Monday, March 10, 2008


I put feet into slippers, arms into sweaters and walk the dark hallway to the kitchen. Hands open drawers and find the lighter. To the alter I go, lighting the three tea lights, the one in the center of the Buddha, the two on either side. The light kicks up and shines on the mala around the Buddha's neck.

I spin the top of the prayer wheel, sending blessings and positive wishes for all beings out into the Universe. Inside the wheel is paper with the words "Om Mani Padme Hung" - six Sanskrit syllables that are nearly impossible to "explain" but are believed to purify the six negative emotions: anger, pride, greed, jealousy, desire/lust, ignorance while simultaneously evoking the six qualities of the enlightened heart: generosity, harmonious conduct, endurance, enthusiasm, concentration, and insight.

I move to the card table and look one last time at the puzzle I completed last night. I take the 500 interlocking pieces and break them apart, open the box and slide their shapes inside, closing the lid, returning box to closet, closing the closet doors and being done with that puzzle. All. Done.

Tibetan monks create what are called sand mandalas. Traditionally most sand mandalas are destroyed shortly after their completion. This is done as a metaphor of the impermanence of life. The sands are swept up and placed in an urn; to fulfill the function of healing, half is distributed to the audience at the closing ceremony, while the remainder is carried to a nearby body of water, where it is deposited. The waters then carry the healing blessing to the ocean, and from there it spreads throughout the world for planetary healing.

I am a monk when in Sisters. Solitary, cloistered, celebate, prayerful and contemplative. I will be back in Portland soon. Back. A funny word. A word associated with permanence, when in actuality, there is only impermanence.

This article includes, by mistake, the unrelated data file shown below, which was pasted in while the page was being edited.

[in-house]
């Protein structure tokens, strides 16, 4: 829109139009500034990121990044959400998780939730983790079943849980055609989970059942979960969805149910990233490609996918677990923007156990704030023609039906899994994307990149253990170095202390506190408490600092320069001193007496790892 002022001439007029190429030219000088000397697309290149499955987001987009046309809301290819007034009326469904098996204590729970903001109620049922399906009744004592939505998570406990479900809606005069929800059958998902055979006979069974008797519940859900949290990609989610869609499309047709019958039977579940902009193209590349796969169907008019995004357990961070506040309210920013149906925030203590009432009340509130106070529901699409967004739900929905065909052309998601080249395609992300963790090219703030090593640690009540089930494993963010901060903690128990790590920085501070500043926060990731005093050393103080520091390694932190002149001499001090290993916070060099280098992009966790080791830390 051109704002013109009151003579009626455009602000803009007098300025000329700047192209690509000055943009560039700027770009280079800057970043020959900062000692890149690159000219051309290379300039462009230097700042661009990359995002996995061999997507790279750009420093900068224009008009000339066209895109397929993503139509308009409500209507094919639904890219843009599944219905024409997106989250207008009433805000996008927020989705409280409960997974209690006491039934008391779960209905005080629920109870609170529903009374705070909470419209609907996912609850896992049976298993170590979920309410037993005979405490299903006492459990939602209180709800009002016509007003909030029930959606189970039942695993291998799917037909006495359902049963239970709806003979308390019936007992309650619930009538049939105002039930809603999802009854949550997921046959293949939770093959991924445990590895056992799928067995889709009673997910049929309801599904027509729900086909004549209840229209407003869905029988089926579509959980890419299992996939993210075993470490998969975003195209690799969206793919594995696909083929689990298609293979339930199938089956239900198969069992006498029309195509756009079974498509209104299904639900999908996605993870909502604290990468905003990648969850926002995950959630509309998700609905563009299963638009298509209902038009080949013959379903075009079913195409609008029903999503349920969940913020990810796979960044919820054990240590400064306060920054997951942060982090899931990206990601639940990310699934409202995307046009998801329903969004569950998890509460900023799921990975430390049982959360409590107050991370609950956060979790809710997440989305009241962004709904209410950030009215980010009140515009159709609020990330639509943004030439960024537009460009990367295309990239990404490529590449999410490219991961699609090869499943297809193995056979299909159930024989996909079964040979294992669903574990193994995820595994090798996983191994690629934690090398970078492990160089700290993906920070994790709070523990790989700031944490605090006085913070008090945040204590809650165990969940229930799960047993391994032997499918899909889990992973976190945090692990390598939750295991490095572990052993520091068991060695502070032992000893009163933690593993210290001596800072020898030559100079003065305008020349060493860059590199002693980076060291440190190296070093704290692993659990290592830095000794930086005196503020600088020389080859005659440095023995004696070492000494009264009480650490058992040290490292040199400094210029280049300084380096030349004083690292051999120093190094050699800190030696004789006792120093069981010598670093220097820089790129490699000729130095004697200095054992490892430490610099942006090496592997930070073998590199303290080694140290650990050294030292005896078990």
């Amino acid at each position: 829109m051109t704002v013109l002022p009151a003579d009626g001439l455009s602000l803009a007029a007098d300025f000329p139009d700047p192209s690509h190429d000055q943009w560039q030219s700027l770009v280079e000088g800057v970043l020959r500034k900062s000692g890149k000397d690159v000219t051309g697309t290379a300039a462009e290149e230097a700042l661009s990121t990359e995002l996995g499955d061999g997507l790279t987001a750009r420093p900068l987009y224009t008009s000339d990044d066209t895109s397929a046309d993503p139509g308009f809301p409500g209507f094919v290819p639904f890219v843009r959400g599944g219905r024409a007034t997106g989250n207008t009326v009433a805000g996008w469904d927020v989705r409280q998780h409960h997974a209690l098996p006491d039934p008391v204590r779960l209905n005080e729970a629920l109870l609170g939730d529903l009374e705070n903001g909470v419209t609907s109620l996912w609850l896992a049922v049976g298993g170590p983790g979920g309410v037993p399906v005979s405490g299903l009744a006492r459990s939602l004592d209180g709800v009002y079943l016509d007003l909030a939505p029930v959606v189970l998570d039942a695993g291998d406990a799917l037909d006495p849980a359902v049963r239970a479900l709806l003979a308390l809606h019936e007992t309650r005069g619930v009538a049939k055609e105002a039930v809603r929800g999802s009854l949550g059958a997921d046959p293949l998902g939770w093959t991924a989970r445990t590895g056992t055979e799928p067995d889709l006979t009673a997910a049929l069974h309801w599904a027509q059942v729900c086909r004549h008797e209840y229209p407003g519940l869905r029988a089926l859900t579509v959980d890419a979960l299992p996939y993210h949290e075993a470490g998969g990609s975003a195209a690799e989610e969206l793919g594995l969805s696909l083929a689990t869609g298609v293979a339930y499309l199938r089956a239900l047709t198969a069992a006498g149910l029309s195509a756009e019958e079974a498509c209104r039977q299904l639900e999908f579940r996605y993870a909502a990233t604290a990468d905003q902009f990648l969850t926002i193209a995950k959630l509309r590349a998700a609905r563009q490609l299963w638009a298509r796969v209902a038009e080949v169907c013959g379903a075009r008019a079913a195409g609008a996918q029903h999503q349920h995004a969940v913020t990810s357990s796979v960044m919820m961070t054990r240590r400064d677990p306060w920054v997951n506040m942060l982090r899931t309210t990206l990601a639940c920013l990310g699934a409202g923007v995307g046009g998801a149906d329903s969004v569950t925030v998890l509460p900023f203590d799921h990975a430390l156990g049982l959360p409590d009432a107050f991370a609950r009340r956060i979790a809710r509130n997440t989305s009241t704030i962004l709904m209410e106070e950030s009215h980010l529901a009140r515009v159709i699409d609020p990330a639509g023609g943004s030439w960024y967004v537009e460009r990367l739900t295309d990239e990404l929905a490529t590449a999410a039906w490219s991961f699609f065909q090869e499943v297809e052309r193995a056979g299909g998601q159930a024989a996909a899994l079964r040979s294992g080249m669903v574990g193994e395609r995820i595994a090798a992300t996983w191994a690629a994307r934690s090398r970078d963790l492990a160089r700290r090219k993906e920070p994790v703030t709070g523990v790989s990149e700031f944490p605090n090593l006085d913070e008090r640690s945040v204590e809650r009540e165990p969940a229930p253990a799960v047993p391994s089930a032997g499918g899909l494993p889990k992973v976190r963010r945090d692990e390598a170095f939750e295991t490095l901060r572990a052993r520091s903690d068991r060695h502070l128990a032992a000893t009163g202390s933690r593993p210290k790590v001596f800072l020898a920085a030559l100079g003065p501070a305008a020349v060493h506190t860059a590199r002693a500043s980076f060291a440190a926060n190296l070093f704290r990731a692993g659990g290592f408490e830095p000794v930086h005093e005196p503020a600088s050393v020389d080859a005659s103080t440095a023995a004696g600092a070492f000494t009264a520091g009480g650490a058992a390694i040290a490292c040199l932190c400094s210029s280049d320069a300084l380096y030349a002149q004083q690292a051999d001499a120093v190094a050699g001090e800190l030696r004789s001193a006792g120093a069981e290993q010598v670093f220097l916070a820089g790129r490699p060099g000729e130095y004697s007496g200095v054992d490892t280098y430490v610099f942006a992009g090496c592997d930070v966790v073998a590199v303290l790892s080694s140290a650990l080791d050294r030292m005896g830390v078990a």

Om mani padme hung.


lo said...

love it!
there is something to be said about being alone with one's craft.....

cvb said...


Your absolute brilliance just shines thru your writings. Thank you for sharing. Love, Caroline

Michelle O'Neil said...

Blessings Carrie.



deb said...

Just curious, what is Sisters?

I read a book not long ago, "Doubting Yourself to the Bone" that involved Buddhist monks creating a sand mandala in the main characters living room. The book was about grief. A sand mandala sounds like an excellent way of processing grief.

Jerri said...

A few years ago in Mpls, some monks created a sand mandala in a public space. A child scooted under the ropes and played in/with the sand, messing up a huge area of the design.

Newscasters and the people present at the time were outraged that so much work had been destroyed.

The monks shrugged, commented on the need of children to touch, and continued their work.

La La said...

You'll have to invite Deb to Sisters so she can experience the fully glory of that town!


grammer said...

I love your two opening paragraphs, especially the light on the mala around the Buddha's neck.

You say back, I think of spine.
I think of return.
I think of behind me. Time, distance, and the part of me I can't see without help.

I will be curious to hear how it goes for you, when you go back.

For now, you seem to be enjoying the solitude, the moment-by-moment. It's perfect. I am so glad you have this time.


riversgrace said...

This is beautiful. I think of Coleman Barks translating that Rumi poem...the kiss of spirit on the body. That's this piece.